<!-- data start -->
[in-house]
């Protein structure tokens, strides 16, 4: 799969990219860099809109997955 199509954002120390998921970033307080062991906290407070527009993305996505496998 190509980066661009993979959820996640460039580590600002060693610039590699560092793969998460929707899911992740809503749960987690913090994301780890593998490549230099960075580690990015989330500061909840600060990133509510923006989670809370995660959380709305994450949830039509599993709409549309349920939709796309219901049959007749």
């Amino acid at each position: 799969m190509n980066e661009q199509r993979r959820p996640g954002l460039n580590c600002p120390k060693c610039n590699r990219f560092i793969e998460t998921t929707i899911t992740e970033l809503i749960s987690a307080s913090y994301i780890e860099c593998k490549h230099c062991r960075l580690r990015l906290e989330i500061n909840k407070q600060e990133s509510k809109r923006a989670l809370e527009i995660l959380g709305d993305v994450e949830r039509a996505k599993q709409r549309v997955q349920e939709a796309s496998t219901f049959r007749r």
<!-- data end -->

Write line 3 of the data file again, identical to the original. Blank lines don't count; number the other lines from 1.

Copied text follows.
């Amino acid at each position: 799969m190509n980066e661009q199509r993979r959820p996640g954002l460039n580590c600002p120390k060693c610039n590699r990219f560092i793969e998460t998921t929707i899911t992740e970033l809503i749960s987690a307080s913090y994301i780890e860099c593998k490549h230099c062991r960075l580690r990015l906290e989330i500061n909840k407070q600060e990133s509510k809109r923006a989670l809370e527009i995660l959380g709305d993305v994450e949830r039509a996505k599993q709409r549309v997955q349920e939709a796309s496998t219901f049959r007749r």